It seems no matter where you turn these days, the topic of discussion revolves around doom and gloom. I must admit, it is easy to get caught up in all of the negativity we are faced with; however, it sure feels good to put all of the crap behind you and do something you love doing with little, if any, distractions. For my wife and I, riding motorcycles, drinking good wine and yep, you guessed it, creating decorative concrete are just a few activities we enjoy. Although I would love to bore you with motorcycle tales, we will keep this article focused on decorative concrete.
Recently we spent a week installing a small floor in my office that came out crazy cool. It is rare that we can dedicate an entire week uninterrupted like this, which was unfortunately due to a cancelled class because of our mucked up economy. Sorry, no more doom and gloom.
It was great to plug in the iPod, set it to the shuffle mode and have fun creating. Roughly half way through our installation we had a curious customer peak their head in to find out what was going on. His comment was "cool" with his next comment being, "Where the heck did you get an idea like this?"
I had to chuckle because just the night before I sent my friend Dom a picture of a very distressed wall in Venice, Italy, which was the inspiration for my office floor. The e-mail also included a few pictures of some of our progress shots which looked nothing like the wall. Dom's comment was, "I can't believe this floor started from the distressed wall picture" and then he said "Only you, Bob." I guess that's a good thing.
The point I'm making is that inspiration comes in many shapes and forms if you just take the time to look around and absorb for a moment. We'll get back to the floor in a minute.
Finding your inspiration
Mother Nature is probably one of our biggest influences for ideas. Whether it is a beautiful blue sky with white cumulous clouds, colorful leaves that appear to be on fire during the fall foliage or perhaps a glowing sunset in the desert, I can guarantee you will take your own work up a couple of notches if you look at things differently.
Take digital pictures and gather your own sources for inspiration. When you feel your creative juices have soured, here are a few additional ideas:
- When traveling, get ideas from the terrazzo or marble floors you see in airports.
- If you are in a retail store and see interesting designs in a floor of any kind, take notes and pictures if permitted.
- Visit tile and hardwood floor stores and gather their brochures.
- Look at Persian rug designs.
- Check out the discount rack at your local book store. Chances are you will find books on quilt making, the solar system and outdated art books to name a few.
Here are a couple definitions I stumbled on for the word "inspiration." Chances are you are already experiencing some inspiration on a regular basis:
- Arousing to a particular emotion or action
- A product of your creative thinking and work
- A sudden invitation as part of solving a problem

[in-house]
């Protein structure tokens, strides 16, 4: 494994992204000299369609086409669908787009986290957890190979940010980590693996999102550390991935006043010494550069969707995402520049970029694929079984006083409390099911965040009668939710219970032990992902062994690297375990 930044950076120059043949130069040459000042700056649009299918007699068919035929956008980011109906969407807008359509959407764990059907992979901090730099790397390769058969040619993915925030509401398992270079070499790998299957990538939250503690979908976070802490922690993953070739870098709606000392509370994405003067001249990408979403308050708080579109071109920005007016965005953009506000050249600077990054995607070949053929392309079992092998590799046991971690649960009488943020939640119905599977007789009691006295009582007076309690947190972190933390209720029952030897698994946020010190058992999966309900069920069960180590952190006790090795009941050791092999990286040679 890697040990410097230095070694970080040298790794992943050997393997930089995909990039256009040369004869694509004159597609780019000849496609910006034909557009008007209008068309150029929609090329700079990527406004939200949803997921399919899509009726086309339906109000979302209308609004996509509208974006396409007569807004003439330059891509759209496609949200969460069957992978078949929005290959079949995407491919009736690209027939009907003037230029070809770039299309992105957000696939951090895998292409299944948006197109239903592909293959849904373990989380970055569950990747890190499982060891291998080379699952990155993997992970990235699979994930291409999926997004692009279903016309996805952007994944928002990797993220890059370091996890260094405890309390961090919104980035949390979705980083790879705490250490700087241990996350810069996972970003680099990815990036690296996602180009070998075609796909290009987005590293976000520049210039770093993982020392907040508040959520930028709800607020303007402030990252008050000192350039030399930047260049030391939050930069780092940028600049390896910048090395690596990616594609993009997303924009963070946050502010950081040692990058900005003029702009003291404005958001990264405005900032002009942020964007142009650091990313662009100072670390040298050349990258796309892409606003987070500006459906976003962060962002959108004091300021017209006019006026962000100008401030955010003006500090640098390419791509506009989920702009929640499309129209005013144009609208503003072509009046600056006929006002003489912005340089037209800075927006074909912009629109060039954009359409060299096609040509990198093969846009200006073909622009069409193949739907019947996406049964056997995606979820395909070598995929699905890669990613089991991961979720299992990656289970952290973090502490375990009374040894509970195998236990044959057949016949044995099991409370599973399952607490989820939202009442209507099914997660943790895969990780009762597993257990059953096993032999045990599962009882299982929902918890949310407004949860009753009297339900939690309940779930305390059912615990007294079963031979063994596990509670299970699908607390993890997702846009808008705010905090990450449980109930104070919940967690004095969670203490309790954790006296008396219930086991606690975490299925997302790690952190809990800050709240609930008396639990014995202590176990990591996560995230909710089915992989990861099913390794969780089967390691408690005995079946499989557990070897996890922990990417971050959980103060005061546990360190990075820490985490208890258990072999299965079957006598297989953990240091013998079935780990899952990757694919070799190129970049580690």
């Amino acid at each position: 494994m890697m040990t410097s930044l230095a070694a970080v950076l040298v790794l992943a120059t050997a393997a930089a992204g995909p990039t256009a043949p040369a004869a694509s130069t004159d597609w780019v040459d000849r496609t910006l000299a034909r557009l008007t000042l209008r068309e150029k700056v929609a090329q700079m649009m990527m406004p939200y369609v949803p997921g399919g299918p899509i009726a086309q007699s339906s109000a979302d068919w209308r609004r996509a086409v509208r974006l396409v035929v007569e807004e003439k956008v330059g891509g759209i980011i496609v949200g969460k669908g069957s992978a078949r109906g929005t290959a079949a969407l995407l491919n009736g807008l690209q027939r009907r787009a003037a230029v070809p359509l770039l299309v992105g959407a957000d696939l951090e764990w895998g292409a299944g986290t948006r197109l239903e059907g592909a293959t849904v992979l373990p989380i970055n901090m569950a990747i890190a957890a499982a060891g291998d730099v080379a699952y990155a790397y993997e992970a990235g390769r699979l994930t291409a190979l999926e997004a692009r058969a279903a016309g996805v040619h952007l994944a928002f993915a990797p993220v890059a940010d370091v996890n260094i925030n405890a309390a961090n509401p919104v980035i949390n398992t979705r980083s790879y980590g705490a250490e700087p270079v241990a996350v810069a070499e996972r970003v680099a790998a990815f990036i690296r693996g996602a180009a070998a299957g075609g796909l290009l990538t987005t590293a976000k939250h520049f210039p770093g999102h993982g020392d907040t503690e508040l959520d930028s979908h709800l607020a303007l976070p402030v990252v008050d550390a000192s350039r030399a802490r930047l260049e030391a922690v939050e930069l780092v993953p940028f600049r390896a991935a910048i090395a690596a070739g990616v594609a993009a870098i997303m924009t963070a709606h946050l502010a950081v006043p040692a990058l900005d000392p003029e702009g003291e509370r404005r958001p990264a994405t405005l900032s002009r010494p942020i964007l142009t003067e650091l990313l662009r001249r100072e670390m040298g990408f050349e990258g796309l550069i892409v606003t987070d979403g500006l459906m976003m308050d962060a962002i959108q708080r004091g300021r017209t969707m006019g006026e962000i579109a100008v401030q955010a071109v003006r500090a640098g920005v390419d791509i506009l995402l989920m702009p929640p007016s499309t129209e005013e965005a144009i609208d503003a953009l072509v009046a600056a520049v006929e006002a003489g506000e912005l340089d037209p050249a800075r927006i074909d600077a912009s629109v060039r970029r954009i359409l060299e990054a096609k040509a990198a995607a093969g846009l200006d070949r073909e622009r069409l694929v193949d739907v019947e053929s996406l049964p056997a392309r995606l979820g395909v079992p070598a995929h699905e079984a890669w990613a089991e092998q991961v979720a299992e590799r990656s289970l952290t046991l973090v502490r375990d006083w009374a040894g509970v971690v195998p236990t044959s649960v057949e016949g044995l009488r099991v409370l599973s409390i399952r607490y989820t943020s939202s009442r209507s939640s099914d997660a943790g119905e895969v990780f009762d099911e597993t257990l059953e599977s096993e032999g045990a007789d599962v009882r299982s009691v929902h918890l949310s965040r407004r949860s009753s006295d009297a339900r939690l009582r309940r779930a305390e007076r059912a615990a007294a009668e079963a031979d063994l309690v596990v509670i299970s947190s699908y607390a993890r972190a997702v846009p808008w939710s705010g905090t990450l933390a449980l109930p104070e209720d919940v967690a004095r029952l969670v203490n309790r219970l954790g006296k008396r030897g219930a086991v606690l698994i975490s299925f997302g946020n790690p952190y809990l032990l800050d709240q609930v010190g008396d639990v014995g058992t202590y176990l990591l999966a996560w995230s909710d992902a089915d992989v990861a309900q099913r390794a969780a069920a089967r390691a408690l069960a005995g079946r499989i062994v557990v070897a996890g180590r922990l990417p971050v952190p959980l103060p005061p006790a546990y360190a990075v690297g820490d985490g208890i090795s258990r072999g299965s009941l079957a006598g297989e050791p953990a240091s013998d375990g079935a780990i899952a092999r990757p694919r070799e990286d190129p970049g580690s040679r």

- Arousal of the mind to special unusual activity or creativity
- An agency, such as a person or work of art, that moves the intellect or emotions or prompts action or invention
Our crazy office floor
Now, back to our crazy floor. Although the picture of the distressed Venetian wall looks nothing like our finished floor, it was certain elements of the wall that inspired the concept and my ability to prescribe a formula for this unique floor. It was the layering of plasters with three different elevations that caught my eye.
We started out with common overlay floor preparations which included filling the joints and profiling the concrete by dustless grinding. Once complete, the spiral knockout was achieved by cutting foam and attaching it to the floor with silicone. Miracote's Mirastamp overlay was used for the first layer; we textured out from the foam approximately 8 inches while embedding crushed glass and geodes.
The next day we applied our next layer of stampable overlay on the previous pour. Extreme care was needed to ensure we did not contaminate the first pour, so we used a brick mason's pointing trowel to apply much of the second layer.
At the appropriate time, we textured the second pour with seamless texturing skins making sure to run the veins in the same direction while not overlapping them. Two coats of diluted acid stains were applied by hand creating a natural patina.
Once the cleaning and neutralizing of the stain was complete, the "river," a recessed section, was dyed using diluted colors. After interspersing some mother-of-pearl shell on the river bed, the next step was to completely fill the void with water-clear casting resin. Had we used regular 100 percent solids epoxy, the clarity would have been compromised because of the thickness. It was now time to apply two coats of 100 percent solids epoxy followed by two coats of an aliphatic urethane.
Although this floor was very labor intensive and time consuming, the end result was incredible. The main comment people make when they see the floor is "I have never seen anything like this before." Mission accomplished!
Open your eyes to the endless possibilities that surround you. Who knows, you may end up with a dirty old wall on your floor (at least certain parts of it) and you can even take your shoes and socks off and stroll up the "river" to cool off.